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AMD Ryzen 7 7700X vs Ryzen 7 5700X
Ryzen 7 7700X vs Ryzen 7 5700X. Which is better? And why?
Ryzen 7 7700X vs Ryzen 7 5700X which is better? AMD released its Zen 4 CPUs to the world, on September 2022. One of the CPUs on that list is the formidable Ryzen 7 7700X. AMD’s brand-new CPUs promise performance improvements as we’ve never seen before. The 7700X is definitely a force to be reckoned with and is a CPU that deserves serious consideration.
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However, performance costs money, especially when you have to fork out for a new motherboard and DDR5 memory. As of now, there are no plans to make Zen 4 compatible with DDR4 RAM. So, is upgrading to the Ryzen 7 7700X a good choice? Or is sticking with the 5700X still the way to go? Let’s find out.
AMD Ryzen 7 7700X
We’re going to be examining each CPU and determining which one is better based on the information we have on the Zen 4 CPUs.
We’ve determined that the Ryzen 7 7700X is one heck of a CPU, but will it stand up to the 5700X? Although it has the jump in a lot of areas, there’s no way you’ll be able to pick a 7700X up for the price of a 5700X. So will the increased performance be worth the extra cost?
Ryzen 7 7700X unveiling
Zen 4 Ryzen 7000 series CPUs were unveiled scoring massive points and high frame rates, in both synthetic and real-world benchmarks. We have a whole article covering the performance of the new Ryzen 7000 series CPUs in detail here: AMD unveils Ryzen 7000 series specs, price, and more.
The event focused primarily on the Ryzen 9 7950X and its huge lead over the competition’s i9-12900K.
Not only is the Ryzen 9 7950X up to 62% faster than the 12900K, but it also delivers all this performance at much better power efficiency. The 7950X has been rated as 47% more power efficient than the Core i9-12900K.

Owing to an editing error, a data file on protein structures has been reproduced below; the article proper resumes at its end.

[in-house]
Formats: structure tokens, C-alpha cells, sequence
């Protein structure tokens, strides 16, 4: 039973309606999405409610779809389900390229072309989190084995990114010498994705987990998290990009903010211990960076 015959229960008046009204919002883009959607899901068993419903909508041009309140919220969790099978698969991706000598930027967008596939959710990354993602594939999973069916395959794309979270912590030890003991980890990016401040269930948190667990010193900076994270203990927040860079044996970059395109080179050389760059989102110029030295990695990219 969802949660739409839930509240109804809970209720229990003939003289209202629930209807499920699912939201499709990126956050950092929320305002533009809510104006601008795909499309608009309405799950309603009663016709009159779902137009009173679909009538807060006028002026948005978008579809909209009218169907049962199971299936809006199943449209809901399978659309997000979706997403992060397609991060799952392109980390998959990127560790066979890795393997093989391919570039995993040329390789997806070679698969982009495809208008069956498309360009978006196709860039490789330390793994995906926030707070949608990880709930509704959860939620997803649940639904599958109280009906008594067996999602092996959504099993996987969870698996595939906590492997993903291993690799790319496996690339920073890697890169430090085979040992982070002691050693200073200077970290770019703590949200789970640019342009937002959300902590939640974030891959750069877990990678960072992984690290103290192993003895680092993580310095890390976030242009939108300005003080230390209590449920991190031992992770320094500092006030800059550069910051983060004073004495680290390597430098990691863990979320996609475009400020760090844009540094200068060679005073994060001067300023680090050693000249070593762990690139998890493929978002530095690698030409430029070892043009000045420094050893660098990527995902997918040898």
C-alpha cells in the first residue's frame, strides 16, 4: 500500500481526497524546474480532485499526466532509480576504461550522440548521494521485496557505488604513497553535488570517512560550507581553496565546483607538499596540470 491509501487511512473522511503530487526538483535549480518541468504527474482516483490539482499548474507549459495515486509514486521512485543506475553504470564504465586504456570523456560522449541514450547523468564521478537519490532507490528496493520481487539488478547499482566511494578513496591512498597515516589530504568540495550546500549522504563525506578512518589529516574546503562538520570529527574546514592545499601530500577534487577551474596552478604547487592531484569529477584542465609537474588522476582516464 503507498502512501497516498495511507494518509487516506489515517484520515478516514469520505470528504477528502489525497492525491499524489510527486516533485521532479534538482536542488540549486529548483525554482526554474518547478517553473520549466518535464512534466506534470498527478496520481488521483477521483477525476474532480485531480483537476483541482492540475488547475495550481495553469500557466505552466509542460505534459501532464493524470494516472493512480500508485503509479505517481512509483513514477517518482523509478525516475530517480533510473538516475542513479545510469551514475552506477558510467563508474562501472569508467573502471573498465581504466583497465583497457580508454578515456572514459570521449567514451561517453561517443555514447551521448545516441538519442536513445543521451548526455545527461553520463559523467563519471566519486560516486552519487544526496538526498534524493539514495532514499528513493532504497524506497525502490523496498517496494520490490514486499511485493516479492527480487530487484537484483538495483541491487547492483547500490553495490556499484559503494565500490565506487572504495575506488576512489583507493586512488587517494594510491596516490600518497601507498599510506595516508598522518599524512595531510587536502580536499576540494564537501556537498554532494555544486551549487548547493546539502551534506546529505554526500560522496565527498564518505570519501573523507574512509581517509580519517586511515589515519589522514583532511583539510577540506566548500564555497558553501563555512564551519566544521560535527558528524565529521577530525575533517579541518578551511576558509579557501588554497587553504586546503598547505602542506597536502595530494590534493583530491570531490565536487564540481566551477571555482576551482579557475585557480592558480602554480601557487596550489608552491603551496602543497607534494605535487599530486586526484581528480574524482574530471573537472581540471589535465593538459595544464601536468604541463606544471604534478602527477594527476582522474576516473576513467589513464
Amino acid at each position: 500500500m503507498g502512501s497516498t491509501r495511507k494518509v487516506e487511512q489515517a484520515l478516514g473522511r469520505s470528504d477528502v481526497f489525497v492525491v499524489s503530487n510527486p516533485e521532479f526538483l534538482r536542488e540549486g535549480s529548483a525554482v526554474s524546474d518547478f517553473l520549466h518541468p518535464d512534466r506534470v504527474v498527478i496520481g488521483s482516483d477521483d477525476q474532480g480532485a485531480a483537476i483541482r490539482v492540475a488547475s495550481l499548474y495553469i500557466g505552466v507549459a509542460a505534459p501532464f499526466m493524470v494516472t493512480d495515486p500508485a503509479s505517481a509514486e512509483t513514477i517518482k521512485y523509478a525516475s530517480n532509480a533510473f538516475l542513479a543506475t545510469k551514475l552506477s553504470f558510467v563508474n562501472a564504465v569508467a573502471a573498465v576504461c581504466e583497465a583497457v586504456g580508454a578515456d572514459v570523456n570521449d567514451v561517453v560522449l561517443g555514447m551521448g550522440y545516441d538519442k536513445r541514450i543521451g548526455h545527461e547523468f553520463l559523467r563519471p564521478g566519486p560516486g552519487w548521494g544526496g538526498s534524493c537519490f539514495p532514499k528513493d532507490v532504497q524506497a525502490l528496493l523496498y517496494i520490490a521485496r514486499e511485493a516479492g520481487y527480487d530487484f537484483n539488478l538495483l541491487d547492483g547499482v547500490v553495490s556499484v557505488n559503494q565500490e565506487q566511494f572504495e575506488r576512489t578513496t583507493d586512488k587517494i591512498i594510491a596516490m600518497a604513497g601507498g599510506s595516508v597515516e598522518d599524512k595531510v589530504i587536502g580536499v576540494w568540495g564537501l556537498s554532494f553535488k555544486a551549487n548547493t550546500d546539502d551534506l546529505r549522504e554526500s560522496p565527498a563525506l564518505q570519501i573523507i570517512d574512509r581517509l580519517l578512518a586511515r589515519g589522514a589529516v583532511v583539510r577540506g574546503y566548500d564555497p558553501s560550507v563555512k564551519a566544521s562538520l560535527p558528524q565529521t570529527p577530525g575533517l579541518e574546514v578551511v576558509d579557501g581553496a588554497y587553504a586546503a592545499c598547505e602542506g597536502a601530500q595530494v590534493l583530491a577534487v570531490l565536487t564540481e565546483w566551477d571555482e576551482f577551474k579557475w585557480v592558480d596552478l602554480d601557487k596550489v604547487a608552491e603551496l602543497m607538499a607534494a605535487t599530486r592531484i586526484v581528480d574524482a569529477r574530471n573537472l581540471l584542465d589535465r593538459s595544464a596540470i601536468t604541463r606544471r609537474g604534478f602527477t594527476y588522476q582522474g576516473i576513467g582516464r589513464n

Performance: Geekbench 5.4 single-thread performance vs 12900k
- 12900K ~ 2040 points
- 7600X ~ 2175 points
- 7700X ~ 2225 points
- 7900X ~ 2250 points
- 7950X ~ 2275 points
Not only that but projected IPC improvements appear to be higher than even AMD predicted.
AMD CEO Dr. Lisa Su explained during the event that, IPC increases are up to 13% over Zen 3 CPUs. This is huge at core frequencies approaching 6GHz.
Ryzen 7 7700X vs Ryzen 7 5700X: Specifications
When comparing any two PC components, it’s imperative you analyze the specifications of each component and compare them. This will give us a good understanding of how the two components will perform in relation to one another.
Ryzen 7 7700X
The Ryzen 7 7700X is a high-mid range CPU designed to bring performance at a price that users can afford. And promised to lead the charge in affordable high-performance computing.
The specifications of the Ryzen 7 7700X are as follows:
- Cores: 8
- Threads: 16
- Base clock frequency: 4.5 GHz
- Boost clock frequency: 5.4 GHz
- L3 cache: 40MB
- TDP: 105W
- iGPU: RDNA 2
Ryzen 7 5700X
The Ryzen 7 5700X has been a budget favorite for a couple of years now, bringing users affordable performance, this CPU still holds up today as one of the best price-to-performance CPUs.
The specifications for the Ryzen 7 5700X are as follows:
- Cores: 8
- Threads: 16
- Base clock frequency: 3.4 GHz
- Boost clock frequency: 4.6 GHz
- L3 cache: 32MB
- TDP: 65W
- iGPU: N/A
7700X vs 5700X: Specification comparison
Here we will compare the specifications of both the Ryzen 7 7700X and the Ryzen 7 5700X, to see how they both stack against each other on paper. This should help you make an informed decision when comparing any two types of PC components in the future.
Core and thread count
Both the 7700X and the 5700X have the same number of cores and threads.
A CPUs core count directly correlates with its multi-core performance, no surprises there. The more CPU cores a CPU has, then the better its ability to multitask. There are other metrics that affect this, but the core count is the main one. CPU cores work together to chew through heavy CPU loads faster.
The higher number of cores a CPU has then the better its ability to multitask generally, giving you better multi-core performance.
The thread count is similar to the CPUs core count, but not the same. The more threads a CPU has then the better at multitasking it will be. But threads are slightly different from cores.
Threads are the name given to the second instruction a CPU core can process simultaneously with the primary instruction. Threads are a “virtual CPU core” within the CPU core. However, threads have to share system resources with CPU cores, and are slightly slower as a result, as physical cores have resource priority.